Spaceport America was always a long-term bet on the future. It was never intended to turn a quick buck. Still, it’s been frustratingly slow getting off the ground.
And that has prompted Sen. George Munoz, D-Gallup, to call for putting the roughly $220 million spaceport on the auction block so New Mexico taxpayers don’t have to dig deeper into their pockets to keep it going in hopes it one day will be a linchpin in a new global travel industry.
The frustrations have mounted and the spaceport’s main tenant, Virgin Galactic, is recovering from a devastating setback last October when its spaceship broke apart over California during a test flight.
While Munoz, a good steward of tax dollars, is understandably frustrated, some perspective is needed. The visionary spaceport was developed during the Gov. Bill Richardson administration and had buy-in from lawmakers. New Mexico taxpayers already have invested nearly a quarter of a billion dollars into the project.
Munoz’s bill would require the New Mexico Spaceport Authority and others to come up with a marketing plan by October to sell the facility. Money from the sale would be used to pay back development bonds. Taxes imposed in Sierra and Doña Ana counties to pay for the project could be rescinded.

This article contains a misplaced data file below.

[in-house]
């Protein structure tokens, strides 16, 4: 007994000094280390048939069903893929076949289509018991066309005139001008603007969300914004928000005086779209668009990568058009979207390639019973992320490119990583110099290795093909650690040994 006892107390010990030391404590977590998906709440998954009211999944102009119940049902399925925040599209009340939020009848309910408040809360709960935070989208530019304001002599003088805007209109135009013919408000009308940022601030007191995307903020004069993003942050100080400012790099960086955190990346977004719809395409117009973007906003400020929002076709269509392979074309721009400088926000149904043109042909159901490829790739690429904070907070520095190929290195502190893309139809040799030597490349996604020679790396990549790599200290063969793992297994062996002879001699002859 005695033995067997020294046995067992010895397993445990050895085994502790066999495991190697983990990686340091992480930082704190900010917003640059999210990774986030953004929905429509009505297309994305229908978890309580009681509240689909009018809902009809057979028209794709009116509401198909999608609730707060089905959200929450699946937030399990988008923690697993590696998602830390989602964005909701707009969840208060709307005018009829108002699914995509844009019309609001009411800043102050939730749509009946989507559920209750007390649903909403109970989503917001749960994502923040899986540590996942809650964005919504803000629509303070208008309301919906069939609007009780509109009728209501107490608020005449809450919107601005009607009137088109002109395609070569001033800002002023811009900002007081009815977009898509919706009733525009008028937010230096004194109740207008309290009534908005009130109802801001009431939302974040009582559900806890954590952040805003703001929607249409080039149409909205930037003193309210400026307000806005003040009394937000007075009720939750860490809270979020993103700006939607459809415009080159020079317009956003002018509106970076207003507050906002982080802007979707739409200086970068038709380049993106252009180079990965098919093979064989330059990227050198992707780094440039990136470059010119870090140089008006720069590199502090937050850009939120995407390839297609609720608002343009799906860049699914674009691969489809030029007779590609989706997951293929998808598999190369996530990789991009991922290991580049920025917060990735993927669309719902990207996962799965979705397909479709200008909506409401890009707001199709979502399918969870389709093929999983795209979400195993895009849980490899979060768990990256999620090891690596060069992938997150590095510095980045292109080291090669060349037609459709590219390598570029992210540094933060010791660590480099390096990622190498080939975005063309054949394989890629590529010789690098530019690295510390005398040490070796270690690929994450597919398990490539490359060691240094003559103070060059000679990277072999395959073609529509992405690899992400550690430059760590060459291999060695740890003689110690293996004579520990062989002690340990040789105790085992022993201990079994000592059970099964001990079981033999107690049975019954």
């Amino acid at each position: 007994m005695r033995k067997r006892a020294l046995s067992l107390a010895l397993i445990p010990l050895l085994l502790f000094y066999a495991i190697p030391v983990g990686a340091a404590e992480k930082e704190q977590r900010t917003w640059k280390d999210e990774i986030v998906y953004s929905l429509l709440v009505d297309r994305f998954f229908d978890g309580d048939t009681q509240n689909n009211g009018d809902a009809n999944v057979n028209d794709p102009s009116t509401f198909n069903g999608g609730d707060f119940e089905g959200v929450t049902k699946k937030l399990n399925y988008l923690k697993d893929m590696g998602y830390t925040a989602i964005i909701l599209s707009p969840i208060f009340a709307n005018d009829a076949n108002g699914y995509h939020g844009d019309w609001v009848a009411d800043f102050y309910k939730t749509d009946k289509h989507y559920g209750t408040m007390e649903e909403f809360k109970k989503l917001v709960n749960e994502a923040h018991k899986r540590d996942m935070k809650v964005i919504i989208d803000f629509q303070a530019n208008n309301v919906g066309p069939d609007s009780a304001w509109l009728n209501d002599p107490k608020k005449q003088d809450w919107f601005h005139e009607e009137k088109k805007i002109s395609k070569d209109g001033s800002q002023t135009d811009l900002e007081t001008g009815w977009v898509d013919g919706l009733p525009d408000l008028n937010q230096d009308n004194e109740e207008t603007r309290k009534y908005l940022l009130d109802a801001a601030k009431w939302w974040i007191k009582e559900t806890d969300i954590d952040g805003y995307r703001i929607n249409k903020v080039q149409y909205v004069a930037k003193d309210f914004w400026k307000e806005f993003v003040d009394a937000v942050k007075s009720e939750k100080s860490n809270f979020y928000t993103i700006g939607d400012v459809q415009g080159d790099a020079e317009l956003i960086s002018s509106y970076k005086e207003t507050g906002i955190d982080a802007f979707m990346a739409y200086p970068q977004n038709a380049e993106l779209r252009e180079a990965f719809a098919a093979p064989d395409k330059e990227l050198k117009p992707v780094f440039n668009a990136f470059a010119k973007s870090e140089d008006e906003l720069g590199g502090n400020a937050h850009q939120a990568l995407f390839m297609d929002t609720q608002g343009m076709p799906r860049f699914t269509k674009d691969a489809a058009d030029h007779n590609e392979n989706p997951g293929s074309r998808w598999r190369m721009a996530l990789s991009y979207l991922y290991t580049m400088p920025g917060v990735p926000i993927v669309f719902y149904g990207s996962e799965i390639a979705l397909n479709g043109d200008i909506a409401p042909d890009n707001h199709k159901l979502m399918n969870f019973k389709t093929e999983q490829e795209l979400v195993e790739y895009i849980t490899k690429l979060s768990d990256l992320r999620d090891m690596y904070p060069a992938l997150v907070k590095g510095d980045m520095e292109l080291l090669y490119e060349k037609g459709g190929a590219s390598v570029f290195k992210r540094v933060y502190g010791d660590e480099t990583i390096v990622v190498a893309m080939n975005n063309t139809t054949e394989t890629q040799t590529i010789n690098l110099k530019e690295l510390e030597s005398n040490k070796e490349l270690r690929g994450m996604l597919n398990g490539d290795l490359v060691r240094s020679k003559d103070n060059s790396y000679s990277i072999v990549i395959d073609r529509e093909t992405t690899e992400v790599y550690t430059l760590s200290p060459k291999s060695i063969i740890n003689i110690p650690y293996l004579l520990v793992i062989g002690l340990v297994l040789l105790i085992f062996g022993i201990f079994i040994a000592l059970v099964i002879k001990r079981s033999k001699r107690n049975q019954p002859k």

But there are multiple problems with Munoz’ proposal.
First, the likelihood of a sale itself. The Legislative Finance Committee’s Fiscal Impact Report says the number of potential buyers “is very limited” and finding a qualified buyer could take years. Because there is no privately owned, FAA-certified operating spaceport for comparison, it will be impossible to determine a fair market value. Plus it’s uncertain if a private owner could negotiate an agreement with White Sands Missile Range for use of airspace.
Perhaps more important, attempting to sell would send the wrong message to the entire space industry – that New Mexico isn’t open for space business. We would essentially be throwing in the towel. For a state where poverty is a huge industry, that would be a sad concession.
Unloading what Munoz and others worry is a white elephant wouldn’t be cheap or a fast fix. New Mexico should stay the course while working hard to attract more users.
This editorial first appeared in the Albuquerque Journal. It was written by members of the editorial board and is unsigned as it represents the opinion of the newspaper rather than the writers.